TCA- The Citric Acid Cycle

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The above diagram depicts the citric acid/Krebs cycle. This occurs in the matrix of the mitochondria after the Link Reaction (the conversion of 2 molecules of pyruvate to 2 molecules of acetyl-CoA). The acetyl-CoA produced from this reaction enters this cycle. Well you can already see from the diagram all the enzymes and products involved. NOTE that TWO molecules of pyruvate is converted to TWO molecules of acetyl-CoA. This means that this citric acid cycle has to occur TWICE.

The main products to note PER TURN of this cycle are:

  • 1 ATP produced
  • 3 NADH produced
  • 1 FADH2
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Pyruvate Ventures into TCA Cycle (Link Reaction)

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One of the 3 uses of the pyruvate that is made from glycolysis is its entry into The Citric Acid Cycle, also known as The Krebs Cycle. It first has to go through the Link Reaction, which occurs under aerobic conditions (i.e when oxygen is present) and takes place in the matrix of mitochondria. A little summary of this is seen in this picture:
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This diagram outlines the main points of this first main use of pyruvate. We see that the 2 molecules of pyruvate, under aerobic conditions (oxygen present), undergoes oxidative decarboxylation and loses 2 molecules of carbon. The products formed from this are 2 molecules of Acetyl CoenzymeA (acetyl-CoA), which now enters the Citric Acid Cycle, and 2 molecules of carbon dioxide.

The next diagram explains in detail this Link Reaction:

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This process occurs for each of the 2 pyruvate molecules. The enzyme pyruvate dehydrogenase (along with the five co-factors: CoA-SH, NAD+, TPP, lipoate and FAD) catalyse the conversion of pyruvate (3C) into acetyl-CoA (2C). The other two products of this reaction are carbon dioxide and NADH. As said previously, the acetyl-CoA now enters the Krebs/Citric Acid Cycle.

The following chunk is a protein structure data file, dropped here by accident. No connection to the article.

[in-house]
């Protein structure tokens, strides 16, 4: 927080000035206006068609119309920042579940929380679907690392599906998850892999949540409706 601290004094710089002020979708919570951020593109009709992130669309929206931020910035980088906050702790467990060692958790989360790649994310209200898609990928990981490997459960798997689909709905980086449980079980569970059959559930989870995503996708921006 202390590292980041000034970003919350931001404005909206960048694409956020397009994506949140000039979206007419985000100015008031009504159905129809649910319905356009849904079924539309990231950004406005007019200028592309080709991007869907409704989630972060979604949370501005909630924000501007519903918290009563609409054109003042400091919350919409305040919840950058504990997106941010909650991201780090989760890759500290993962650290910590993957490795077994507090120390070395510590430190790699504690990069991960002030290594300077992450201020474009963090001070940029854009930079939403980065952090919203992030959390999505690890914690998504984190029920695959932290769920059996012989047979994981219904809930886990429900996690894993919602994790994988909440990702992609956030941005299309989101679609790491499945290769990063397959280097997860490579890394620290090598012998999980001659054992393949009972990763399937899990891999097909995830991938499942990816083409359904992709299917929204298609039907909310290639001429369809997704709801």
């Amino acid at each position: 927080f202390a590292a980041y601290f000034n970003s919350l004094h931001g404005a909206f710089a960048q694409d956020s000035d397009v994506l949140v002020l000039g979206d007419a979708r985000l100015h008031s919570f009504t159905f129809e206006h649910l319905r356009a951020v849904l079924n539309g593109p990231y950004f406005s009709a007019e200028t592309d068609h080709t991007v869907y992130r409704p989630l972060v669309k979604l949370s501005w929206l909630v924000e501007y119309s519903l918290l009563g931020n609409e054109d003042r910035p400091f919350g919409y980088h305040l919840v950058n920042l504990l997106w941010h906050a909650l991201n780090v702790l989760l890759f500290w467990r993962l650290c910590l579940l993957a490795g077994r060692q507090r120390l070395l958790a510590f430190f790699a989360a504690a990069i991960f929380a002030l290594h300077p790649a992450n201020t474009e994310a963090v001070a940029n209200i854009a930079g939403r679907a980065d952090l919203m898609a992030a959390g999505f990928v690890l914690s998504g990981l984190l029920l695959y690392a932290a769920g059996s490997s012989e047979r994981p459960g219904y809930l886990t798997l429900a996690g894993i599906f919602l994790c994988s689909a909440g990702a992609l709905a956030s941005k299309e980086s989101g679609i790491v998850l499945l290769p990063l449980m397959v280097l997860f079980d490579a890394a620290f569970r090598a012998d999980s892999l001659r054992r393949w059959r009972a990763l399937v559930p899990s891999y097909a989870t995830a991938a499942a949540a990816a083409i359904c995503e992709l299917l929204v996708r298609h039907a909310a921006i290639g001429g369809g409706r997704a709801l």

Purpose of Glycolysis

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Now let’s look at the bottom half of that pik I posted 2 posts ago:
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Now the main reason why glycolysis happens, is to generate ATP (energy) from glucose. Ok so maybe in the first half of the pathway we USED 2ATP molecules. But hey, gotta use some to gain some, right? 

So, let’s first observe where the “made-back” 2ATP molecules were made:
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NOTE: that’s actually supposed to be a double arrow because that reaction is reversible (sorry about that!)
So the regeneration of the 2ATP that was used in the first phase of glycolysis occurs here, in the conversion of 2 molecules of 1,3-bisphosphate to 2 molecules of 3-phosphoglycerate. Can you guess what enzyme number7 is? If you still have your glycolysis pathway pik that I posted, you would see that its phosphoglycerate kinase. This entire conversion is called the “first ATP forming reaction” and it is the substrate-level phosporylation that takes place in the cytosol of cells.

The second 2ATP that are made are the ATP molecules that were gained after glycolysis.

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This reaction has a single arrow because it is the ONLY irreversible reaction in the payoff phase of glycolysis. 
It is from the final conversion of 2 molecules of phosphoenolpyruvate to 2 molecules of pyruvate by (enzyme number10) pyruvate kinase that 2 ATP molecules are generated. This conversion is called the “second ATP forming reaction” and it is also a form of substrate-level phosphorylation.

So in summary, in the Payoff Phase of Glycolysis (the second phase of glycolysis), a total of 4 ATP molecules are made. 2 of these are “paid back” because they were used in the first phase of glycolysis (the Prepatory Phase). This leaves 2 molecules of ATP to be gained from this enitre phase.

Glycolysis Pathway- the Video to go with the Previous Pik

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This video is where my awesome biochemistry lecturer explains the whole process of glycolysis; showing the enzymes involved, the reactants and products evolved from glycolysis, the number of molecules of ATP and NAD+ used etc. The topic is clearly explained in this video and I advise that you all watch it to the very end because I assure it it will be worth it ^_^. Certain parts of this process will be further discussed in the next post.